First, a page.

Murphy, Jim. 2003. An American Plague: The True and Terrifying Story of the Yellow Fever Epidemic of 1793. New York: Clarion Books. ISBN 0395776082
A strange thing happened one fall in Philadelphia. People started dying and it was unclear why. The streets were full of sewage, animal carcasses and "noxious bubbles to foul the air" (2). The number of deaths at first seemed small and contained. However, the fever soon spread to all parts of the city, forcing the closure of businesses, trade and even the federal government. This deadly disease ravaged Philadelphia, but the lessons learned and improvements made are beneficial even today.
The text of this book reads like a story instead of just a textbook summary of facts and figures thrown out at the reader. The words create a vivid picture of the events and people of Philadelphia in 1793. Each of the eleven chapters layered more of the story about this plague ravaging through Philadelphia. The vocabulary was simple and accurate. This would not be a book to read to younger children, but a third grader (or older) could read and understand the book. With exception to Chapter 10, most chapters averaged ten pages in length. The 12 point Times New Roman font helps highlight the graphics and headings of the chapters and is not too small for younger readers.
I enjoyed reading about the people involved with helping fight the plague. I did not realize that there were so many people living in Philadelphia in 1793, nor did I know that the Free African Society was instrumental in helping the city survive. "Volunteers from the Free African Society were the first to enter the homes of most fever victims" (50). When many people fled the city, this group of volunteers stayed to help. As I read this, I wondered if Jim Murphy was writing some "revisionist history" but when he cites later in the book a book that was published during the time by Absalom Jones and Richard Allen, two elders of the Free African Society, my skepticism faded. The reference makes me want to explore this subject further.
At the beginning of each chapter, there is an illustration, usually a newspaper reprint of the time connected to what the chapter is about. Chapters 8, 9 and 10 begin with a list of the dead. "No one would ever know precisely how many Philadelphians died of yellow fever in 1793. Many of those who traditionally kept such count--ministers, sextons, and city officials--had either fled the city or been ill themselves" (101). Other illustrations are scattered through the book to reinforce the text. These illustrations are not Murphy's original work, but mostly lithographs borrowed from outside sources depicting the people involved with helping; some pictures are street scenes of the time or other newspaper reprints. Each chapter begins with an epigraph from someone of the time (1793-1795) with the exception of the last chapter which begins with an epigraph from 2001. Each chapter also begins with a specific date, as if the reader is reading the news of that day.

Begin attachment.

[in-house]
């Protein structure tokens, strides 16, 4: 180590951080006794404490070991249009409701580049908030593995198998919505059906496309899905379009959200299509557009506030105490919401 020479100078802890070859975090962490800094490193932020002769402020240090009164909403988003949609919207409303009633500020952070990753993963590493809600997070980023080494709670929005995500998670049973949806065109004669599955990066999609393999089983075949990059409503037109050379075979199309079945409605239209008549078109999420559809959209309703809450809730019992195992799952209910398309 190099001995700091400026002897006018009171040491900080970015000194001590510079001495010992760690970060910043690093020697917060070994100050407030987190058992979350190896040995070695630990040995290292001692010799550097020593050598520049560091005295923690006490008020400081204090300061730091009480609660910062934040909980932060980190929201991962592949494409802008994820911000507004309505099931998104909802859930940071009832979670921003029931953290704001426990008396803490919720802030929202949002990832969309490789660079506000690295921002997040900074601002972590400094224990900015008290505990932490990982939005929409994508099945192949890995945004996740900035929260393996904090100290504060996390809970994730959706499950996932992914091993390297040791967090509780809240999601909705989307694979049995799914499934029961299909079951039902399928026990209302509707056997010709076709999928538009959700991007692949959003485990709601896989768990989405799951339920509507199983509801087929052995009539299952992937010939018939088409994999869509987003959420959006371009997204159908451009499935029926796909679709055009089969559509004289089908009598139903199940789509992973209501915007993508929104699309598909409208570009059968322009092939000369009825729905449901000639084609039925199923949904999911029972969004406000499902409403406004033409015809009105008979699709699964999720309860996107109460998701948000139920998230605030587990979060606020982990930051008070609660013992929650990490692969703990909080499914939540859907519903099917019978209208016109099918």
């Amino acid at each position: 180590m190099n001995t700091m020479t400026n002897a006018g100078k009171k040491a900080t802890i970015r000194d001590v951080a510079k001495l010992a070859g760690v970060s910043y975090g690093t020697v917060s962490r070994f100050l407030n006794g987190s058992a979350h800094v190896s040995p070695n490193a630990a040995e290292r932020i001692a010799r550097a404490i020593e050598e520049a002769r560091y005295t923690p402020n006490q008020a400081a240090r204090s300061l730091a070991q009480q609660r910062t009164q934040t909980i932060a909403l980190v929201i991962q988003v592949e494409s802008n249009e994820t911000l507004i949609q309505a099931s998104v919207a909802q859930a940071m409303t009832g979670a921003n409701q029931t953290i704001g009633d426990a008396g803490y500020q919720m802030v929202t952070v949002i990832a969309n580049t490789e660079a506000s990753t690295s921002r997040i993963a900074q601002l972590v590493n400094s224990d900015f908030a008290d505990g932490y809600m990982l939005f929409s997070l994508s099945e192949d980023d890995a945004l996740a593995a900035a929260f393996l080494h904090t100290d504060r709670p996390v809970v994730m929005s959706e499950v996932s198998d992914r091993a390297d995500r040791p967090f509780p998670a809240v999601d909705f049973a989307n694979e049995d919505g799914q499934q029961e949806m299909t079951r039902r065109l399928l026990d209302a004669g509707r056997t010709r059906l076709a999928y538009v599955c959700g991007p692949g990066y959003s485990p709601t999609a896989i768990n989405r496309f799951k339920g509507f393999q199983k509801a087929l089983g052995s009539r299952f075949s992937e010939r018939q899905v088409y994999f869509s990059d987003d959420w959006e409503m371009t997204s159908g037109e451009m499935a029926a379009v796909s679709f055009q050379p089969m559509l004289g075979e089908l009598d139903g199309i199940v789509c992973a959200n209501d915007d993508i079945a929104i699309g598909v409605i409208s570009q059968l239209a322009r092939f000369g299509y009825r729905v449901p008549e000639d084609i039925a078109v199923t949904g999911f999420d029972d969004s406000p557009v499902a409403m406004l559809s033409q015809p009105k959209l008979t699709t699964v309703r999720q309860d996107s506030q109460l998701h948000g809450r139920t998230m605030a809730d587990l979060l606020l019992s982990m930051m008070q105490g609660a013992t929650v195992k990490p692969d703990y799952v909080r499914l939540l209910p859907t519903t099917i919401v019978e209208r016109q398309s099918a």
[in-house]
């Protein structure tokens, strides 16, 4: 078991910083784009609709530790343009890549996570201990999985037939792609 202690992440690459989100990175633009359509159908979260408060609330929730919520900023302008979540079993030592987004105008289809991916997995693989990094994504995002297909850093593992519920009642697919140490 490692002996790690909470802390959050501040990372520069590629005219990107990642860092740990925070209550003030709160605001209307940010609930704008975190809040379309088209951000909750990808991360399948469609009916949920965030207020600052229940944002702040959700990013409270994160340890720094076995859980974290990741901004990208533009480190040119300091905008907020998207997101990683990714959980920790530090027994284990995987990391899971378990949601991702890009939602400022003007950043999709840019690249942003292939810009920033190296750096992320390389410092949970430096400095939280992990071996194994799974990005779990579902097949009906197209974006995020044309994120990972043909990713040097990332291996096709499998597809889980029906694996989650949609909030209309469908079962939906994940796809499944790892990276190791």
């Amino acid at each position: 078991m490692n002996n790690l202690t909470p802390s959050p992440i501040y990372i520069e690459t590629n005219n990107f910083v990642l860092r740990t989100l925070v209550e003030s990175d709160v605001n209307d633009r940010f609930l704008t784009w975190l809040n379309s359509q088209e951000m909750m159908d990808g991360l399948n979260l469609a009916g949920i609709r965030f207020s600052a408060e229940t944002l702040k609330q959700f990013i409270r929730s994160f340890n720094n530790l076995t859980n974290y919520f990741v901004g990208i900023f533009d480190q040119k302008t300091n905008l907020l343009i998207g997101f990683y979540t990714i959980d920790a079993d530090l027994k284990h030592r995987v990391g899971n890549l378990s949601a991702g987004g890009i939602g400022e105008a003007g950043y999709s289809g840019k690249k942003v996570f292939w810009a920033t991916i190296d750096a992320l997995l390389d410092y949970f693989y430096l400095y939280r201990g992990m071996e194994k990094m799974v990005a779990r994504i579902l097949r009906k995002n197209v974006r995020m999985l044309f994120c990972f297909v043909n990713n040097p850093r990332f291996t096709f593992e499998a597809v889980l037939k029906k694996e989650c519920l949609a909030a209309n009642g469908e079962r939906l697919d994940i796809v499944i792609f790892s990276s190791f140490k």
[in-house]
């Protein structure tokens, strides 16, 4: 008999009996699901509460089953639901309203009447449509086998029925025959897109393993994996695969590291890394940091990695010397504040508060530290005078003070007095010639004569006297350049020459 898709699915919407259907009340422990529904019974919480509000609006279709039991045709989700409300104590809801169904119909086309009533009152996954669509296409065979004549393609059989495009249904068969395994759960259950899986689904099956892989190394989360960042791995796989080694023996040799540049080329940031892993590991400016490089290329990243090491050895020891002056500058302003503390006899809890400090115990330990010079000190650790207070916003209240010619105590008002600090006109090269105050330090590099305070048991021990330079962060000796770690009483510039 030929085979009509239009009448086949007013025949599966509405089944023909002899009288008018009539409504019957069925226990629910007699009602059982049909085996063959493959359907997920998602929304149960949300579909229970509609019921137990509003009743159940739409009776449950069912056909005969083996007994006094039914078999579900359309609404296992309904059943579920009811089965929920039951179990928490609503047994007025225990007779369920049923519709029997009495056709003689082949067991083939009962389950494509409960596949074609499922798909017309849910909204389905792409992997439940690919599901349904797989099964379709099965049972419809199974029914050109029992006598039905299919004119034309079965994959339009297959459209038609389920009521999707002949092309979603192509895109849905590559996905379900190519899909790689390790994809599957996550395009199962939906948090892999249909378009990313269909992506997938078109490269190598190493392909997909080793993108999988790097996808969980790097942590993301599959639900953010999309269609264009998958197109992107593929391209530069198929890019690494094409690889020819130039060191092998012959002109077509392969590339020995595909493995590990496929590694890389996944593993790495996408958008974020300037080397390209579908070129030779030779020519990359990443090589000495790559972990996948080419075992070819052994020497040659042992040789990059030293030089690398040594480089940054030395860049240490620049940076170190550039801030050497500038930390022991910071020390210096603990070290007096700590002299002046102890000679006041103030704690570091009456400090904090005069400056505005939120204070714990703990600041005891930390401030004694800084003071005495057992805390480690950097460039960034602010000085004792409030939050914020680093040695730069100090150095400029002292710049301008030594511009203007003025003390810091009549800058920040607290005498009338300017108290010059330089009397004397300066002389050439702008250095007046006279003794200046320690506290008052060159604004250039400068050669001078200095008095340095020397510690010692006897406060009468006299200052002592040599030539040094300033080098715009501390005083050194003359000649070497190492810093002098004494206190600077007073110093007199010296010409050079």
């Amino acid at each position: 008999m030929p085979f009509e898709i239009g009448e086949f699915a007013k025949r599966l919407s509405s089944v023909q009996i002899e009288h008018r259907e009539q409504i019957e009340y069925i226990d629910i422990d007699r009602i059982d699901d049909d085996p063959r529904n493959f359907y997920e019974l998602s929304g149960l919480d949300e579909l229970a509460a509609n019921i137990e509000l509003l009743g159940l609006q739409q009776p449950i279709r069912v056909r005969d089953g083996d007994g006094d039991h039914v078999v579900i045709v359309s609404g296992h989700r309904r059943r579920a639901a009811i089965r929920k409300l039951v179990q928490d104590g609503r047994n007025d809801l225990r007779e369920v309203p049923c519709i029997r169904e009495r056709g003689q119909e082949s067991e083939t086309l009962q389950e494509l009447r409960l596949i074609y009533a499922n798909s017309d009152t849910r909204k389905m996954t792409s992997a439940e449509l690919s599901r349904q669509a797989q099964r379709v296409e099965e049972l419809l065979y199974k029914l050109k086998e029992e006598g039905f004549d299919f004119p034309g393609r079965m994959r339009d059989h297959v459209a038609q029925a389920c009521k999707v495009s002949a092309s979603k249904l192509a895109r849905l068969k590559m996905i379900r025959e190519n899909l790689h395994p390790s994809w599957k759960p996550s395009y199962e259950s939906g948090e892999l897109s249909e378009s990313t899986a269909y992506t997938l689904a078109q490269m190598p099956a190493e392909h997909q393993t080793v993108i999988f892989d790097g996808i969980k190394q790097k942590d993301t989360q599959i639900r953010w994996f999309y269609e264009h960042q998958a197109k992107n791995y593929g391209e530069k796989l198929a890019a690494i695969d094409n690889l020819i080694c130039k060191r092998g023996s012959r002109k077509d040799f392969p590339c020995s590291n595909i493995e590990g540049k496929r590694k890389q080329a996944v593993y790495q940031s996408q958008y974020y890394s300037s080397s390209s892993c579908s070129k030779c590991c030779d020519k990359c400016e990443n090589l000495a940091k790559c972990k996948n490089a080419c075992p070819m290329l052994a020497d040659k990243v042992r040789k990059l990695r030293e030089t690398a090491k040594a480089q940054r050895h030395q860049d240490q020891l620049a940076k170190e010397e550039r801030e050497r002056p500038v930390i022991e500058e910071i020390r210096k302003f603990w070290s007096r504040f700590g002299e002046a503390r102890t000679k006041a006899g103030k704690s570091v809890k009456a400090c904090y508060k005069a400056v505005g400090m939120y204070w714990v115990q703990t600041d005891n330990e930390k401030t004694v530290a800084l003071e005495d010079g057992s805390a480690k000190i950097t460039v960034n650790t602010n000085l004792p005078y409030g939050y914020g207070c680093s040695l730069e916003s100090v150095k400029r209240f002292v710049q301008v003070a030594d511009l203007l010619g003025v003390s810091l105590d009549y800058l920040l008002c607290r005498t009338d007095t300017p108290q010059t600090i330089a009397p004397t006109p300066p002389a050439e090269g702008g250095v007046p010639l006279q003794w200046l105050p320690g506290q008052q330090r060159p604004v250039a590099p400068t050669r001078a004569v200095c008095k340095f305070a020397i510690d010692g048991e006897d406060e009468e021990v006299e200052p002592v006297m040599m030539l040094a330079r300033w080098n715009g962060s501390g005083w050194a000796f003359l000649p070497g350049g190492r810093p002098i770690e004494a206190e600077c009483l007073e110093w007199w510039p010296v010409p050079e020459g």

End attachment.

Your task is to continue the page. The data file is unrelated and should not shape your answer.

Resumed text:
Within the text, Murphy includes diary entries from citizens and doctors trying to help the afflicted; newspaper headlines or articles from the papers in Philadelphia; first hand accounts of what people experienced and saw during this year of death. These sources give credibility to Murphy's account of 1793.
I found it interesting some of the tactics people used to protect themselves from this perilous death. "Strong-smelling substances, such as vinegar, be sprinkled on handkerchiefs and held to the nose to ward off the fever" (27). People wore vinegar soaked clothes to visit sick friends and family. "'Others placing full confidence in garlic, chewed it almost the whole day; some kept it in their pockets and shoes'" (qtd. in Murphy 27).
Jim Murphy includes a "Sources" section that is "a select list of sources, arranged by broad subject categories" (141). The book also contains an index to help the reader locate information within the text without having to read the entire book first. For doing research using this book, the index is helpful.
One thing I found distracting about the book was the last chapter. Reading this book, I've felt immersed into 1793, and then the writing shifts to 1858 and moves to present day. The last chapter discusses the research that's been done with yellow fever and how there still is no cure for it. The last two paragraphs shift from a third person narration into a first person sermon. I found this entire chapter to distract from the story of Philadelphia.
This book received numerous awards including a Newbery Honor and a Robert F. Sibert Informational Book Award.
BOOKLIST: "History, science, politics, and public health come together in this dramatic account of the disastrous yellow fever epidemic that hit the nation's capital more than 200 years ago."
SCHOOL LIBRARY JOURNAL: "Black-and-white reproductions of period art, coupled with chapter headings that face full-page copies of newspaper articles of the time, help bring this dreadful episode to life. An afterword explains the yellow fever phenomenon, its causes, and contemporary outbreaks, and source notes are extensive and interesting."Connections
*Read other accounts of the yellow fever and compare it to Jim Murphy's story. One example of historical fiction about yellow fever is Laurie Halse Anderson's book Fever 1793 (ISBN 0689848919).
*Research other diseases the ravaged society through the years. Make comparisons of what resulted from the disease. Have a health care professional come and talk to the class about different diseases that people once feared or those that are in the current news.